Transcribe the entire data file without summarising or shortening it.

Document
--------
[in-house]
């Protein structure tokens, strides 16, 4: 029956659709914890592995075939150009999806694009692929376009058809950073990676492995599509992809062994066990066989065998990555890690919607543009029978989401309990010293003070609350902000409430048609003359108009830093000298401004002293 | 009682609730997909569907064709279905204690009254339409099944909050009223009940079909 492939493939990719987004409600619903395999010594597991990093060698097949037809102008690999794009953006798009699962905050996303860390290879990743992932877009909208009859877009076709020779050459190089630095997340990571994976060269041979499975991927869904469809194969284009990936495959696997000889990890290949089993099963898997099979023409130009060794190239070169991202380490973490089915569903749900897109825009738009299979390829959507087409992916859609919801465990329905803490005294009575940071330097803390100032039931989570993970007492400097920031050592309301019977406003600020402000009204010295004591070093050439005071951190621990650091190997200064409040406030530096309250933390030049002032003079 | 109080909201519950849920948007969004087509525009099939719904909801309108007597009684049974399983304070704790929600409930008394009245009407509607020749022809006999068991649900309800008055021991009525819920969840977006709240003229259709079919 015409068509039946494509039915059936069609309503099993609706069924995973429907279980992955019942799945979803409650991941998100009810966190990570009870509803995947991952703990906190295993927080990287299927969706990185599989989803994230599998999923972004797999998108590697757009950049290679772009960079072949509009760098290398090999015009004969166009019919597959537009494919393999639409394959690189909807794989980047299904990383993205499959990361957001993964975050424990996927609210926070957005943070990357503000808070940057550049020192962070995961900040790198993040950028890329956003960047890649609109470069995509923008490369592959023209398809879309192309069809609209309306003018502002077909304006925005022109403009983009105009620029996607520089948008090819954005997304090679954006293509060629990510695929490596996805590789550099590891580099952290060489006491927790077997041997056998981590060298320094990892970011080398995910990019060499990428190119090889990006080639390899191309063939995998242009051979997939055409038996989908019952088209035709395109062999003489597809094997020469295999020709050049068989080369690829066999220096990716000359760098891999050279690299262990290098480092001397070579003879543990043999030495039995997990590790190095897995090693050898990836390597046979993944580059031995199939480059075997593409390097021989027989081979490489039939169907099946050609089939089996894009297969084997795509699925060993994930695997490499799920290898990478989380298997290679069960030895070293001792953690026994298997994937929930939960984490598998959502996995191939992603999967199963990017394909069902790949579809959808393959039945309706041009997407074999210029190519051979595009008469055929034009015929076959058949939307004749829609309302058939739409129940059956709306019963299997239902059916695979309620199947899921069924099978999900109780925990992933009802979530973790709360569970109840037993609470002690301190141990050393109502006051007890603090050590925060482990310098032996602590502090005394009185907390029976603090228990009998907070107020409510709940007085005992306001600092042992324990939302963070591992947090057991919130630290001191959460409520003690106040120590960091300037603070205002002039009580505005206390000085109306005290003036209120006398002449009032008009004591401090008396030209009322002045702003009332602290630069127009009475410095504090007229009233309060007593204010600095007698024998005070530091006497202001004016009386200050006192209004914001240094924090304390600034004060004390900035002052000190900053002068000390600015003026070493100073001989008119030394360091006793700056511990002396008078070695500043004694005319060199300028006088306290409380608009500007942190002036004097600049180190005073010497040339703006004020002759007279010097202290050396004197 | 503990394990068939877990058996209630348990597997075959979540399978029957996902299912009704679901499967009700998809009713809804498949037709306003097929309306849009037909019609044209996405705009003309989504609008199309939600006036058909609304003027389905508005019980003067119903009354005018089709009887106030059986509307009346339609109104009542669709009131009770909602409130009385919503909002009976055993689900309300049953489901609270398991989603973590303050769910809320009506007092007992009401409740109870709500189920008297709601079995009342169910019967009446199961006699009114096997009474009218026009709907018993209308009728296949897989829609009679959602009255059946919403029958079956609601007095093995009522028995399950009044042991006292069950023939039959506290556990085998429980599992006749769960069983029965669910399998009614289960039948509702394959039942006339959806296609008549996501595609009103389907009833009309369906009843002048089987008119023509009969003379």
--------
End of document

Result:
[in-house]
């Protein structure tokens, strides 16, 4: 029956659709914890592995075939150009999806694009692929376009058809950073990676492995599509992809062994066990066989065998990555890690919607543009029978989401309990010293003070609350902000409430048609003359108009830093000298401004002293 | 009682609730997909569907064709279905204690009254339409099944909050009223009940079909 492939493939990719987004409600619903395999010594597991990093060698097949037809102008690999794009953006798009699962905050996303860390290879990743992932877009909208009859877009076709020779050459190089630095997340990571994976060269041979499975991927869904469809194969284009990936495959696997000889990890290949089993099963898997099979023409130009060794190239070169991202380490973490089915569903749900897109825009738009299979390829959507087409992916859609919801465990329905803490005294009575940071330097803390100032039931989570993970007492400097920031050592309301019977406003600020402000009204010295004591070093050439005071951190621990650091190997200064409040406030530096309250933390030049002032003079 | 109080909201519950849920948007969004087509525009099939719904909801309108007597009684049974399983304070704790929600409930008394009245009407509607020749022809006999068991649900309800008055021991009525819920969840977006709240003229259709079919 015409068509039946494509039915059936069609309503099993609706069924995973429907279980992955019942799945979803409650991941998100009810966190990570009870509803995947991952703990906190295993927080990287299927969706990185599989989803994230599998999923972004797999998108590697757009950049290679772009960079072949509009760098290398090999015009004969166009019919597959537009494919393999639409394959690189909807794989980047299904990383993205499959990361957001993964975050424990996927609210926070957005943070990357503000808070940057550049020192962070995961900040790198993040950028890329956003960047890649609109470069995509923008490369592959023209398809879309192309069809609209309306003018502002077909304006925005022109403009983009105009620029996607520089948008090819954005997304090679954006293509060629990510695929490596996805590789550099590891580099952290060489006491927790077997041997056998981590060298320094990892970011080398995910990019060499990428190119090889990006080639390899191309063939995998242009051979997939055409038996989908019952088209035709395109062999003489597809094997020469295999020709050049068989080369690829066999220096990716000359760098891999050279690299262990290098480092001397070579003879543990043999030495039995997990590790190095897995090693050898990836390597046979993944580059031995199939480059075997593409390097021989027989081979490489039939169907099946050609089939089996894009297969084997795509699925060993994930695997490499799920290898990478989380298997290679069960030895070293001792953690026994298997994937929930939960984490598998959502996995191939992603999967199963990017394909069902790949579809959808393959039945309706041009997407074999210029190519051979595009008469055929034009015929076959058949939307004749829609309302058939739409129940059956709306019963299997239902059916695979309620199947899921069924099978999900109780925990992933009802979530973790709360569970109840037993609470002690301190141990050393109502006051007890603090050590925060482990310098032996602590502090005394009185907390029976603090228990009998907070107020409510709940007085005992306001600092042992324990939302963070591992947090057991919130630290001191959460409520003690106040120590960091300037603070205002002039009580505005206390000085109306005290003036209120006398002449009032008009004591401090008396030209009322002045702003009332602290630069127009009475410095504090007229009233309060007593204010600095007698024998005070530091006497202001004016009386200050006192209004914001240094924090304390600034004060004390900035002052000190900053002068000390600015003026070493100073001989008119030394360091006793700056511990002396008078070695500043004694005319060199300028006088306290409380608009500007942190002036004097600049180190005073010497040339703006004020002759007279010097202290050396004197 | 503990394990068939877990058996209630348990597997075959979540399978029957996902299912009704679901499967009700998809009713809804498949037709306003097929309306849009037909019609044209996405705009003309989504609008199309939600006036058909609304003027389905508005019980003067119903009354005018089709009887106030059986509307009346339609109104009542669709009131009770909602409130009385919503909002009976055993689900309300049953489901609270398991989603973590303050769910809320009506007092007992009401409740109870709500189920008297709601079995009342169910019967009446199961006699009114096997009474009218026009709907018993209308009728296949897989829609009679959602009255059946919403029958079956609601007095093995009522028995399950009044042991006292069950023939039959506290556990085998429980599992006749769960069983029965669910399998009614289960039948509702394959039942006339959806296609008549996501595609009103389907009833009309369906009843002048089987008119023509009969003379």